C# has been around since year 2000, .NET framework since 2002, and MSSQL has been around for almost 30 years. So these are very mature, stable and proven technologies with the giant backing of Microsoft.
Also interesting they’re using knockout (2010), LESS (2009), and Handlebars (2007).
This is a company that doesn’t change their stack based on what’s currently popular.
Ha! Okay, now I know why they’re using Knockout.
Knockout was developed by Steve Sanderson back in 2010, and Steve is a web technologist working at Microsoft, and part of the ASP.NET team. And since SpaceX is primarily using Microsoft tech stack, it’s more than likely they used Knockout which was developed by a Microsoft software engineer.
If I could make an intelligent guess, sometime in the future Knockout will probably be replaced with Blazor (running C#/.NET in the browser via WebAssembly) Now, they can have C# on both the backend and frontend.
I can speak a little bit also from experience here as I attended an excellent open source talk put on by a JPL engineer the other week. Someone in the crowd brought up the fact they’d looked into it and they tend to use VXworks, a RTOS, on a lot of their on-board programs.
Unfortunately learning the web will probably never teach you why/how RTOS is important/crucial in many cases.
You want to start with hardware-- Arduino, as it is, is not ‘real-time’ either, but still is a great experience as suddenly you will understand why it is ‘important’. From there you can move on to the BBB with it’s PRU’s, and finally FPGA’s.
However, even still, lucky to be a ‘programmer’ even in this field, or the ‘hardware’ in space is a thousand times harder than on Earth-- We’re talking anti-radiation grade stuff, where a random particle could just accidentally ‘flip’ a bit passing through your chip with ‘Earth grade’ stuff.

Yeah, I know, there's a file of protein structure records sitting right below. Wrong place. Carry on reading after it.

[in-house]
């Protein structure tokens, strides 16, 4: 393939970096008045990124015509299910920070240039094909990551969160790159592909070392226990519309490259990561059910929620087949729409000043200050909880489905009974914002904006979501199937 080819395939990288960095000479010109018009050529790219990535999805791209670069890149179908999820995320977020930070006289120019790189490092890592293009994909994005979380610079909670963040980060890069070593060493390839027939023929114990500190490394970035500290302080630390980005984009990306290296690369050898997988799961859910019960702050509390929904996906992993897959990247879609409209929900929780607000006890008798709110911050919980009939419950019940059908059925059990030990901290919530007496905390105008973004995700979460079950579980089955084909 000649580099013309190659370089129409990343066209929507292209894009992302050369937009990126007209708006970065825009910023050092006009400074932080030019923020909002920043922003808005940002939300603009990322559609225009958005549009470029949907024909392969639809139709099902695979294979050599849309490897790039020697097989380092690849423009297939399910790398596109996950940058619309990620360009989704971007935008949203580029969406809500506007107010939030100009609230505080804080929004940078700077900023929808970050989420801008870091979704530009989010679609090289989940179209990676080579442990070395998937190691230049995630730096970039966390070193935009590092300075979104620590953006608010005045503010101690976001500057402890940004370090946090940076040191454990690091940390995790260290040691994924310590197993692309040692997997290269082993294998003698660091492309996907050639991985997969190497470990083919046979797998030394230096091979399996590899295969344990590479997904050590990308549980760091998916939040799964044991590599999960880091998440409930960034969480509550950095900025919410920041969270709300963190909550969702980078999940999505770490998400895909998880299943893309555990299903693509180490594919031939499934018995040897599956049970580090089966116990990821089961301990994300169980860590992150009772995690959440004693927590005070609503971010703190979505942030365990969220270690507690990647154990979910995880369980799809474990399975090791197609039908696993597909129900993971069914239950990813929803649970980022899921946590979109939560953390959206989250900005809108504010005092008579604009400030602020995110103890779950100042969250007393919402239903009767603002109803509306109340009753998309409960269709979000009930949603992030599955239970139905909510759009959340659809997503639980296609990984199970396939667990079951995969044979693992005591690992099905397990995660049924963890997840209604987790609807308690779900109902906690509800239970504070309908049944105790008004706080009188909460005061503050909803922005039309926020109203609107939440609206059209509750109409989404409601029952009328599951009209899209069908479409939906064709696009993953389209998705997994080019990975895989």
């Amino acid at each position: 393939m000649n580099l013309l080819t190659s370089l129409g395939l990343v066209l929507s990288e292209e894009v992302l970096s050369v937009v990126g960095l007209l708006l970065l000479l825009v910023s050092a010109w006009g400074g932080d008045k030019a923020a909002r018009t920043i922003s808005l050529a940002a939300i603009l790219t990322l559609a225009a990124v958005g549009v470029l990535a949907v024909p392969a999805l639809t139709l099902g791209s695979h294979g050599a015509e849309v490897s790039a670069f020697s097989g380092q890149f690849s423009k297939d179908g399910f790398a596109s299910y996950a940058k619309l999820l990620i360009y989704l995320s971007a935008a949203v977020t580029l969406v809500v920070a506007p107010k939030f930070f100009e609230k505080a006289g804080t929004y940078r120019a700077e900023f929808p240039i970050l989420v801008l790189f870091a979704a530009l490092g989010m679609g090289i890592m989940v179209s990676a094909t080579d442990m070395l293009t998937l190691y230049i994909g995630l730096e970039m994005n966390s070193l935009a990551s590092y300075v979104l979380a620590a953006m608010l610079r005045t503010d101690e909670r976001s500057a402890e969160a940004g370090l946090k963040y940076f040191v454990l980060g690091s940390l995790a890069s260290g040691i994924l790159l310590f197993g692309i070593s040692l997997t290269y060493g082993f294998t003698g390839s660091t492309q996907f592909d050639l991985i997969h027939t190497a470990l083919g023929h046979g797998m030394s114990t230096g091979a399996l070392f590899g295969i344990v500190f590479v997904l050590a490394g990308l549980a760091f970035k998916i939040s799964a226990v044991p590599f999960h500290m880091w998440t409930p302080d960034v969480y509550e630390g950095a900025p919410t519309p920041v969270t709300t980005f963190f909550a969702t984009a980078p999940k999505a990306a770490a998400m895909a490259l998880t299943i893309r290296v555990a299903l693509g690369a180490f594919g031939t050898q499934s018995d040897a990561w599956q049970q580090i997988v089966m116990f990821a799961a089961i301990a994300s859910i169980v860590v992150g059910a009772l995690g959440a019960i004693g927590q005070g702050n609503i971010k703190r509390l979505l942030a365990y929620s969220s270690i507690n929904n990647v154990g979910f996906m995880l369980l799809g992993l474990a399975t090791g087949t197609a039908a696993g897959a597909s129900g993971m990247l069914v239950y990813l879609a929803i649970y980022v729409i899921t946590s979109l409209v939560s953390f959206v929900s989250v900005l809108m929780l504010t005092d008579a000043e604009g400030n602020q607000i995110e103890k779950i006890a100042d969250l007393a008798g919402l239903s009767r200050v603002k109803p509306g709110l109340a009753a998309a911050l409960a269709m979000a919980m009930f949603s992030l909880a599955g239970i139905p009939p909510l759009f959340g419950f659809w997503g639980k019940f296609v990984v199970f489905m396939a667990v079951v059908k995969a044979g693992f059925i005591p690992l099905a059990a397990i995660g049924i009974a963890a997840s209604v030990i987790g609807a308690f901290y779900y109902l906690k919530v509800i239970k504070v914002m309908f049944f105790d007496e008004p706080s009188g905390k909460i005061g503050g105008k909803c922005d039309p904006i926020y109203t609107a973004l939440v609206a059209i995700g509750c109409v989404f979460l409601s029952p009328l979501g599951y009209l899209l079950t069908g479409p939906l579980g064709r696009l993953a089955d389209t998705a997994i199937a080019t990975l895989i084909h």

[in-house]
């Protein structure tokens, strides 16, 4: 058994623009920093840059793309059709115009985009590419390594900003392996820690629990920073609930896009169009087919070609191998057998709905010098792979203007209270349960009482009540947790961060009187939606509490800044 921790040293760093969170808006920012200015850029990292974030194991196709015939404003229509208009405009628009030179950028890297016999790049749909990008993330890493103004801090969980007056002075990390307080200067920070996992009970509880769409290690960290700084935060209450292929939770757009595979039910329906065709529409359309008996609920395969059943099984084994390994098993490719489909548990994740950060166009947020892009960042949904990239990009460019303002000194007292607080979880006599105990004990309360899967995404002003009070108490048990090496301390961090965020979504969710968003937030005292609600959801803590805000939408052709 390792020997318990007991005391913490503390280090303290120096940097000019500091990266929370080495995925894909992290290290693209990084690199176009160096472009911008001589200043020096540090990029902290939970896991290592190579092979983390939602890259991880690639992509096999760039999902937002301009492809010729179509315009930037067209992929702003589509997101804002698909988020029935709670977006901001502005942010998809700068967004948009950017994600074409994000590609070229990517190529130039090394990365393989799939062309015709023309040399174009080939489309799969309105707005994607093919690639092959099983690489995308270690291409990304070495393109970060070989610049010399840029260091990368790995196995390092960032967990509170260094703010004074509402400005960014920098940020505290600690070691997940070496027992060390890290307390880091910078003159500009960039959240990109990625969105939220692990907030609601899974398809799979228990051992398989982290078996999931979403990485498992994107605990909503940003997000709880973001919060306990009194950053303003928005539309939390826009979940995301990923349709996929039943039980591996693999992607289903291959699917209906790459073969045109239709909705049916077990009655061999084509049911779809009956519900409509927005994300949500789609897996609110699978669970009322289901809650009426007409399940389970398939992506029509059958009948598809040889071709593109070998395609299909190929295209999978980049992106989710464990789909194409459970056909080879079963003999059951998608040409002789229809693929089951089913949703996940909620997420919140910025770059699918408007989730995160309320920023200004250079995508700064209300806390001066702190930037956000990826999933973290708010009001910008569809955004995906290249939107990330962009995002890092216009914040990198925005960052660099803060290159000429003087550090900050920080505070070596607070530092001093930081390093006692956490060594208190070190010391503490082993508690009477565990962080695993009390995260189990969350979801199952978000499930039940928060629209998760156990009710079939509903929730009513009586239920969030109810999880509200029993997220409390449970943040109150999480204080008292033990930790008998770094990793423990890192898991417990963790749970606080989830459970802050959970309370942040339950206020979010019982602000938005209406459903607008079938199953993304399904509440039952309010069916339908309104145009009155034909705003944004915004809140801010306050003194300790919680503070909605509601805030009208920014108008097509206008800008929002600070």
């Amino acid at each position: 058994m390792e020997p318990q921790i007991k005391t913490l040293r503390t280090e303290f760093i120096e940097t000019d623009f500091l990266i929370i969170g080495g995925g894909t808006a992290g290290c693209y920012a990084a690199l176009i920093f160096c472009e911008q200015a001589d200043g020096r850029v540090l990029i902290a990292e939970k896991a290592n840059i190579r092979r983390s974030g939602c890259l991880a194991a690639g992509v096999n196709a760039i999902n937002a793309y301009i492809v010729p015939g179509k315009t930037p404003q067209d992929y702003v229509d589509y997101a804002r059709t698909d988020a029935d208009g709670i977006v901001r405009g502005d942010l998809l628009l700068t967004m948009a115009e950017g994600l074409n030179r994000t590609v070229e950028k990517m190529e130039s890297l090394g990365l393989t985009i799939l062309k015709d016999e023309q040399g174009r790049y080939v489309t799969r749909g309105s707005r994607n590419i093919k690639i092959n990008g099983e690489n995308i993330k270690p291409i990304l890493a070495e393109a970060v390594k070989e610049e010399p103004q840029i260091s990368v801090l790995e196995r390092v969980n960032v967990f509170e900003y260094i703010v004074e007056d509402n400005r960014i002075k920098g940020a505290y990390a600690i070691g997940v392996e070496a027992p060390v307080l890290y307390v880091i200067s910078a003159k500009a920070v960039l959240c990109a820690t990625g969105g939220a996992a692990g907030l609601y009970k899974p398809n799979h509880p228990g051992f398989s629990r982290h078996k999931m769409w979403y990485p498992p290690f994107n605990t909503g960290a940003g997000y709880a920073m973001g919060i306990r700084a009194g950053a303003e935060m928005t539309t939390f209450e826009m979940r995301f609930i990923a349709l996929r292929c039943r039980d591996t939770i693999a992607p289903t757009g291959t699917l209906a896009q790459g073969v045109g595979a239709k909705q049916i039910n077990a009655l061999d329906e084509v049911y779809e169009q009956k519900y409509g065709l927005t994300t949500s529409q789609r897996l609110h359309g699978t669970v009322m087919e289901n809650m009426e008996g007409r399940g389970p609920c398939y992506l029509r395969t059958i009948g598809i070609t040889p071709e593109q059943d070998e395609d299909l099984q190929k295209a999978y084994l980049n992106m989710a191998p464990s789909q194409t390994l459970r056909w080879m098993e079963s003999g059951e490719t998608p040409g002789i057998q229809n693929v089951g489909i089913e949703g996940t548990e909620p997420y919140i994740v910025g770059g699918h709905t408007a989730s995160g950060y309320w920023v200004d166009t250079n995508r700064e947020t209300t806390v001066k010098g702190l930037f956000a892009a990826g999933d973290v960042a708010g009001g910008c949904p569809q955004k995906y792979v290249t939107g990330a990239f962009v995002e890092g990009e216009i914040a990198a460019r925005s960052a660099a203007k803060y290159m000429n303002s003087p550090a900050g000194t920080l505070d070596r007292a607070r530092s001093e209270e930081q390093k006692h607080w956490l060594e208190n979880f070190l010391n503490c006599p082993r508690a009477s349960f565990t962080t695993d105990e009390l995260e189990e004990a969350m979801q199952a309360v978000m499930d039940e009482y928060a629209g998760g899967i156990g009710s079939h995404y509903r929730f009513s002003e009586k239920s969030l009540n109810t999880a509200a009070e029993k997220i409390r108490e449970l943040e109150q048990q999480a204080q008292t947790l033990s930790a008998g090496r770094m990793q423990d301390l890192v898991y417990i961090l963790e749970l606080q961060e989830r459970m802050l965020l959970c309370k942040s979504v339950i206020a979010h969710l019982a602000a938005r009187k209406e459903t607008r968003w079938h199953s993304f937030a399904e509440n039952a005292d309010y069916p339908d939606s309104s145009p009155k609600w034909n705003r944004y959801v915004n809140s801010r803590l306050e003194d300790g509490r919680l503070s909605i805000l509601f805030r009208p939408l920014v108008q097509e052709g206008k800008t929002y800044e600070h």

So if you ‘really’ want a challenge, something to learn about, but presently that is above my ‘pay grade’.
Shit,kevin. You’ve done your research. Honestly,I hadn’t thought about asking to Musk’s employees directly. I appreciate your guidance. By the way,I guess you’re also interested on the Mars thing,by how you put it. Or are you here for a different reason?
Thank you,abalducci. This is something I will stop to consider. To sum up, I think I should learn a) Python and what kevin said or b) Arduino and hardware like you said. I appreciate you sharing what you learnt at the talk. By the way, what brought you here to FCC? The Mars thing,perhaps?
Edit: I’ve reread the reddit post(thanks for posting) and yes,it reads Python. I guess it will be my next try
Study computer science, electronics engineering, physics, and mathematics. Focus on 3 out of the 4: 1 for a major, 1 for a minor, and 1 for a master’s.
JS/HTML I consider to be a sort of ‘basic’ skill these days, and whereas I had previously worked on some self-taught projects I was looking both for the validation of the program as well as a more formal re-introduction. Sometimes when you are just working on your own projects you only see/learn/focus on the content/context that has direct meaning to what you are trying to achieve, so thus I also hoped to expand my horizon a little on these topics as well.